The Little Red Roundhouse

Usually, when natives from Brockton, Mass., throw punches, the people rejoice. After all, it’s the home of world-class fighters Rocky Marciano and "Marvelous" Marvin Hagler.

But when a principal for an alternative school for dropouts refereed a fistfight between two students, there was no joy in the City of Champions.

"He let us go at it until we thought it was time to stop," 18-year-old student Nick Rodrigues said. He wasn't going to let it get out of hand to a blood bath."

Rodrigues goes to Champion Charter School in this town 24 miles south of Boston, a school for kids with impoverished backgrounds, spotty records or a history of trouble. When he and a classmate, also 18, had gotten into an argument, it wasn’t surprising the two were ready to settle it with their fists.

"We were going to fight no matter what," Rodrigues said.

What did prove surprising was when the principal, Curtis Wells, stepped in – not to stop the fight or suspend the students, but to act as referee. He took the two to a classroom in the basement and observed as they fought.

The fisticuffs lasted only a minute or two, and no one was hurt, but Mayor John Yunits was furious.

"To tolerate violence within the confines of the building is counterproductive to everything we stand for," Yunits said.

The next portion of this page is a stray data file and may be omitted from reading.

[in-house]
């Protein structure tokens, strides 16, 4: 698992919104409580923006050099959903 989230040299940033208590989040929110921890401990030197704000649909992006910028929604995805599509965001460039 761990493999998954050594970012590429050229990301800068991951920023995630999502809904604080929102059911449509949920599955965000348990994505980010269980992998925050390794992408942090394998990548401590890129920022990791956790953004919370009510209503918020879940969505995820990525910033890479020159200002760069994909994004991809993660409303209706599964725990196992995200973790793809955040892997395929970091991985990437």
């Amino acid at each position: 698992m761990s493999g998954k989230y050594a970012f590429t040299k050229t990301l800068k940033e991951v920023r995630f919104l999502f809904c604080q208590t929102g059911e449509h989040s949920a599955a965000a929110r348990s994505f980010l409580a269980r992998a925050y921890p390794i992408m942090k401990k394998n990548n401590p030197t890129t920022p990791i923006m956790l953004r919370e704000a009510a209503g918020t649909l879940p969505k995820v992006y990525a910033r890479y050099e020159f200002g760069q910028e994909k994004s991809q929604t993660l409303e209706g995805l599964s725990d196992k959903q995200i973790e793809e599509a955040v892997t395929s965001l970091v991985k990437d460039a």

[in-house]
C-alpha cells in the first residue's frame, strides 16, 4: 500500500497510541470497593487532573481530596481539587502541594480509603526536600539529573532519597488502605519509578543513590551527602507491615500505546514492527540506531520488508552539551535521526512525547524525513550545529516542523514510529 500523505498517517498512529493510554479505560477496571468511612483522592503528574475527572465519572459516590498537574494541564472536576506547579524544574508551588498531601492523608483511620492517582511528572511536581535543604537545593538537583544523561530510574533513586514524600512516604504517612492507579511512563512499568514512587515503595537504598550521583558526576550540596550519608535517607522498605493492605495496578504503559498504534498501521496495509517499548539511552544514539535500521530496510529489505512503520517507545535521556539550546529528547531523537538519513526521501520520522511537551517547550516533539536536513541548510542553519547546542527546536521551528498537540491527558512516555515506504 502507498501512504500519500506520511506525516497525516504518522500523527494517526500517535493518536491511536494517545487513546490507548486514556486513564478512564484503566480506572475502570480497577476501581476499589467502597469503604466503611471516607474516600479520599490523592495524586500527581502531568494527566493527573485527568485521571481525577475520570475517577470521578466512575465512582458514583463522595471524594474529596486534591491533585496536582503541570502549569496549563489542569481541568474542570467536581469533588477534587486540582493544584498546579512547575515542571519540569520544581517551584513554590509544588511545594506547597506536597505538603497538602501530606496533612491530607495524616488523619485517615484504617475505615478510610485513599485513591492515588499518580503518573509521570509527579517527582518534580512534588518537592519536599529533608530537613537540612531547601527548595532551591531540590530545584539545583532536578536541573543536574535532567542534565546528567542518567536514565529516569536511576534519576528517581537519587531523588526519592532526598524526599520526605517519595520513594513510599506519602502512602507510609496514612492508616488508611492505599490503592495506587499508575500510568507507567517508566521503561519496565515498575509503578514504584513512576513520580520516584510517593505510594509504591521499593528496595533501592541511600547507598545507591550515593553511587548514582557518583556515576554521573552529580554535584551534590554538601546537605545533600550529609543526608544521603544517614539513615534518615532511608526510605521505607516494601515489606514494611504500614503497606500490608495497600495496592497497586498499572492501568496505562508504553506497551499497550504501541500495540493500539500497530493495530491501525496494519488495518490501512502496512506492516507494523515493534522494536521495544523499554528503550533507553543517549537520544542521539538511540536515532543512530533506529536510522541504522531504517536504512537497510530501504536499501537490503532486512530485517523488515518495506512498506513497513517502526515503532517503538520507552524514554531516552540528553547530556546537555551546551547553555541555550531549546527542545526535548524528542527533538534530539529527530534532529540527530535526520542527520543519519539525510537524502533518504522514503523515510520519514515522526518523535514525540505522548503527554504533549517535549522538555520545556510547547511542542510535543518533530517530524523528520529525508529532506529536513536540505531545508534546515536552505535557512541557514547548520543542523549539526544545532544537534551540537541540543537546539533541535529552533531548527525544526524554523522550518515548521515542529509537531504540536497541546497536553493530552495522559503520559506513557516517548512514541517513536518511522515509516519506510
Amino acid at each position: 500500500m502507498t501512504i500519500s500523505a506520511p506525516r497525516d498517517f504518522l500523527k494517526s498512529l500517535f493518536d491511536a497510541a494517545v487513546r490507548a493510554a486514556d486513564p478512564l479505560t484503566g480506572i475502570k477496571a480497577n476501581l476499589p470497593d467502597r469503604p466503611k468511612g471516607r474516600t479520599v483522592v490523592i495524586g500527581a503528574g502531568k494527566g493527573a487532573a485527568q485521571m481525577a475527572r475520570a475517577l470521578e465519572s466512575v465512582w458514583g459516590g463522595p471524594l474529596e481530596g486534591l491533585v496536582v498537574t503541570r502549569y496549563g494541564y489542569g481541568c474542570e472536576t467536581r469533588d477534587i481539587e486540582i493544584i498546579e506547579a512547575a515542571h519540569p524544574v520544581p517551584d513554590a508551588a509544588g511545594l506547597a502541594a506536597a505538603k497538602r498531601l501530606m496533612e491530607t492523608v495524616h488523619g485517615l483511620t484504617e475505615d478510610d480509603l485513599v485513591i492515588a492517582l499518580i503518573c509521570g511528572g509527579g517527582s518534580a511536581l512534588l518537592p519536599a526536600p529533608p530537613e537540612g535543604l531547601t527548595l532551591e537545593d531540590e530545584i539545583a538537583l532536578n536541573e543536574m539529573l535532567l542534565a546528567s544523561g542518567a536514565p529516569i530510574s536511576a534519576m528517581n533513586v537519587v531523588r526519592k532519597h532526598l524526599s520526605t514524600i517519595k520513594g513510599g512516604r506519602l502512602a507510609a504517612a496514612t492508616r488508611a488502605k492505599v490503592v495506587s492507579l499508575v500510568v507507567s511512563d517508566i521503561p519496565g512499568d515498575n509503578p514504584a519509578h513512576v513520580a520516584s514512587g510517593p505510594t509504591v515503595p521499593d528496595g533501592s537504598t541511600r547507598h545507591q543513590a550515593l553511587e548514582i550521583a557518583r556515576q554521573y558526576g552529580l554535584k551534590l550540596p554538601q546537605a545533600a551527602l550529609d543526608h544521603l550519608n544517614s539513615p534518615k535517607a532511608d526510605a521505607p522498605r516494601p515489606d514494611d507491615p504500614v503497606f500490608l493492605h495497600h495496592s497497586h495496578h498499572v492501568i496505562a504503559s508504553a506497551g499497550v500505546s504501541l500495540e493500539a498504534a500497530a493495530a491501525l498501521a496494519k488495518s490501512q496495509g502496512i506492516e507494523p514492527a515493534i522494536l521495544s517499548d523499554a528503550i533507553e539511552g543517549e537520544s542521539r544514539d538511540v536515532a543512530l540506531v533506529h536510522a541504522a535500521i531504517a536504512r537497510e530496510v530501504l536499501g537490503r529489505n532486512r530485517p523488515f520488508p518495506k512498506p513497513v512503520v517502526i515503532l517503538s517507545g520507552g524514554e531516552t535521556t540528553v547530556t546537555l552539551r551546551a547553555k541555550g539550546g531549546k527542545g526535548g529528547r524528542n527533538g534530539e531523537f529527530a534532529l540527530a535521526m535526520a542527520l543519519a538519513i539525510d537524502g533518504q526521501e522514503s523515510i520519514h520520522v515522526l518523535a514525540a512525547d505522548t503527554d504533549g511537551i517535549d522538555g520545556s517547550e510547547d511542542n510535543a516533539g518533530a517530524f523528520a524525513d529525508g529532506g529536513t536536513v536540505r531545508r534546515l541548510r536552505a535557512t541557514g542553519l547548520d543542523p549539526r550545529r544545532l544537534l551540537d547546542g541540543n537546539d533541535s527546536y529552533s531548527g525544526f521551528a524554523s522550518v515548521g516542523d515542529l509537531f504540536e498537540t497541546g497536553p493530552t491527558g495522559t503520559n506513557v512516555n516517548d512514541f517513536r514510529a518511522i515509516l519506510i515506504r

The school board has started an investigation.

Wells told the mayor that he feared that if he didn't let the boys fight it out at school, they would have taken it to the streets, where it could have escalated to the point of involving weapons.

Wells refused requests for an interview, but kids at his school backed him up.

"How many times you open up a newspaper and read that somebody was killed because of an argument at school, when it could just be settled like this?" one student asked.

But Yunits said that was no excuse for sanctioning fistfights in a place of learning.

"That's not the message we want kids to walk away with," he said. "Maybe this once it worked but it's awful dangerous to set a precedent with this kind of behavior."

Even though the principal may still be smarting from the fight, there’s been at least one happy ending. Rodrigues and his onetime adversary shook hands and are now friends.